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Carne v. Worthington (2016) 246 Cal.App.4th 548 – Heggstad petitions with trusts

You likely know that CaliforniaProbate.info tries to stay up on all “Heggstad” related news. As the owner of www.heggstadpetition.com it is imperative that I keep up-to-date on these cases. We advise clients, and potential clients, almost daily about the nuances of a Heggstad petition.

As you likely know a “Heggstad” petition is a probate court petition brought pursuant to California Probate Code 850. The primary goal of a Heggstad petition is to get an asset into a trust that was not properly titled as such. The common scenarios we see are:

1) the person set up the trust themselves, without the aid of an attorney, and failed to properly “fund” the trust;

2) the person set up the trust with an inexperienced or sloppy attorney who did not help the client properly fund the trust;

3) the asset was acquired after the trust establishment and the trust was not properly funded;

4) the person did a re-finance on their house, the title company moved the property out of the trust, and failed to put the property back into the trust.

The seminal case was the Estate of Heggstad in 1993. That case looked about like this:

Estate of HALVARD L. HEGGSTAD, Deceased.

GLEN P. HEGGSTAD, as Trustee, etc., Petitioner and Respondent, v. NANCY RHODES HEGGSTAD, Objector and Appellant.

This case was groundbreaking and has been used countless times to successfully fund trusts after death. Estate of Heggstad, (1993) 16 Cal.App.4th 943).

In 2015, as you have read on my blog before, the courts went further than Heggstad with the case: Ukkestad v. RBS Asset Finance, Inc. (2015) 235 Cal.App.4th 156. This case was essentially Heggstad on steroids and made it even easier to get assets into a trust after death.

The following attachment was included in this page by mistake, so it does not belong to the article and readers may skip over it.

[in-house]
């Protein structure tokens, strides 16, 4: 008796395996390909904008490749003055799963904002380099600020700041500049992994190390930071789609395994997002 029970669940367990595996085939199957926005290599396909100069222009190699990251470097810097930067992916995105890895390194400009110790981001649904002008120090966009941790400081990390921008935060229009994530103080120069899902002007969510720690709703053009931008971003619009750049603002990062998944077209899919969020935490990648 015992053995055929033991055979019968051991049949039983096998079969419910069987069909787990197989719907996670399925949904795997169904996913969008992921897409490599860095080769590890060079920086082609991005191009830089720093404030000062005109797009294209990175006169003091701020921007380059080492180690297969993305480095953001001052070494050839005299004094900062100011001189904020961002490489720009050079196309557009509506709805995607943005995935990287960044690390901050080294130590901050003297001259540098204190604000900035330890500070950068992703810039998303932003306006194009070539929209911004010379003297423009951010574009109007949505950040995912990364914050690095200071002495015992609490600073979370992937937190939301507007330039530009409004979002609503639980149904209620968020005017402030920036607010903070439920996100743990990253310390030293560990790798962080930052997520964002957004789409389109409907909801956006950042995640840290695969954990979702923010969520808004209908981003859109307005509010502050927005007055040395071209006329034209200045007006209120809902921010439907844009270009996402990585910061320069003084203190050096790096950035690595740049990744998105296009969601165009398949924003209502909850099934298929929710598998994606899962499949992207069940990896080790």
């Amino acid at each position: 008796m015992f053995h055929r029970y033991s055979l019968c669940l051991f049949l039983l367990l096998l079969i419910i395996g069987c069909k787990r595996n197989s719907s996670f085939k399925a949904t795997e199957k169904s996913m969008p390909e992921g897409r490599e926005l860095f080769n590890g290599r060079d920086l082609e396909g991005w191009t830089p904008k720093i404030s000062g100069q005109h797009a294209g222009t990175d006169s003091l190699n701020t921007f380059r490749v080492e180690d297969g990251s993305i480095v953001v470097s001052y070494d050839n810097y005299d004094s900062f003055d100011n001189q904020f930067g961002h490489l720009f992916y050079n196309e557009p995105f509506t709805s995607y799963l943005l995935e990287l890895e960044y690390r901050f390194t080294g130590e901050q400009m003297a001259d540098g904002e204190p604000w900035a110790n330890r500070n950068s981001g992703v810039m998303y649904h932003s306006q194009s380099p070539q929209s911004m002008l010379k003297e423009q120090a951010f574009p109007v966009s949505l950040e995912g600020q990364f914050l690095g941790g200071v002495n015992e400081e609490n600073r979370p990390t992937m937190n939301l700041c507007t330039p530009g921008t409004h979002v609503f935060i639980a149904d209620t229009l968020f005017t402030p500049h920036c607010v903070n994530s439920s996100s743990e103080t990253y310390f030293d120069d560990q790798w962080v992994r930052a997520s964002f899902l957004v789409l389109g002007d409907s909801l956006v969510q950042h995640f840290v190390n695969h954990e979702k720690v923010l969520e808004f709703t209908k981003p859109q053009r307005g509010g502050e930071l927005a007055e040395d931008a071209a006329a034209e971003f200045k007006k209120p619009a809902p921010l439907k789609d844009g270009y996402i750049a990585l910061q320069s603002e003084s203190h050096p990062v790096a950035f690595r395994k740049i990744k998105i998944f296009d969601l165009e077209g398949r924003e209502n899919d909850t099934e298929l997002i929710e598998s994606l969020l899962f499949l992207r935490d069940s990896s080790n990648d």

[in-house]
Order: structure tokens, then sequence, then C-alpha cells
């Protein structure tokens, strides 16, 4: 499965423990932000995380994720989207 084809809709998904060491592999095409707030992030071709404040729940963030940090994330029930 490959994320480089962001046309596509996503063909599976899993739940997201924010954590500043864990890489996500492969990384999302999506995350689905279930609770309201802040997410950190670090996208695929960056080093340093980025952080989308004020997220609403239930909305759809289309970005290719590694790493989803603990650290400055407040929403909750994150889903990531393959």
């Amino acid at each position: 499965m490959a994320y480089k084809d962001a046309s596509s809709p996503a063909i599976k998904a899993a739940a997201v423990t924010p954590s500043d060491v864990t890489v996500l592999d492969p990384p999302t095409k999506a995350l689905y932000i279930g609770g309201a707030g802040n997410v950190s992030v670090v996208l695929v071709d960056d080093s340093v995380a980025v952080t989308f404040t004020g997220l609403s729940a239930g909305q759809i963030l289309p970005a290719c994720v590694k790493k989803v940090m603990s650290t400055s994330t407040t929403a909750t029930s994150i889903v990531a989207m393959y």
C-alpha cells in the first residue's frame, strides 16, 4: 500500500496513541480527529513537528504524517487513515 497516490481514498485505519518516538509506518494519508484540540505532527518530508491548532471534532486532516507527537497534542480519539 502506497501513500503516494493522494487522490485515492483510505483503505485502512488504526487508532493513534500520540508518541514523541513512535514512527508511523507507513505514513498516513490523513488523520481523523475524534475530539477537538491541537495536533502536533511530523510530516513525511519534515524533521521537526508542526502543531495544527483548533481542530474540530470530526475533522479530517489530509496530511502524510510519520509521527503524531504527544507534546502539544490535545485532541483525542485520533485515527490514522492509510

Now it’s time to go further! The latest case in the Heggstad family is Carne v. Worthington (2016) 246 Cal.App.4th 548. Mentioning Heggstad, by name, over 20 times the court took Heggstad further.

As you know intent is still the key with “Heggstad” petitions. The required showing of intent is just less than it used to be. In most California courts this has been a problem for real estate. That is, most courts have been comfortable getting personal property (such as bank accounts) into a trust without much specific showing of intent. Something along the lines of “I intend for all my assets to be in this trust” has been enough in many cases. However, getting real estate transferred after death took more than that.

With Ukkestad and now Carne I believe with either personal property or real estate you should have a very good chance of getting assets put into a trust. Intent is still needed but that showing of intent probably does not have to be as specific as it used to.

Of course I am just providing GENERAL information here. Each case is unique and you should review your facts with an experienced Heggstad lawyer. As an attorney that has successfully performed dozens and dozens, if not over 100, Heggstad petitions I can very quickly give you my professional opinion. That is not an opinion based on reading law books and theory but actually DOING these cases. I believe I have an extremely good sense of what will work in most courts.

Also, it’s important to keep in mind that sometimes a Heggstad is not the right approach. For example, if the asset in question is worth less than $150,000 there is likely a better way to get the asset into the trust; a more sure way that does not cost more. So, again, evaluate your options with an experienced estate attorney.

The attorney you talk to should know about Heggstad, Ukkestad, and Carne!

Best of luck to you. -John

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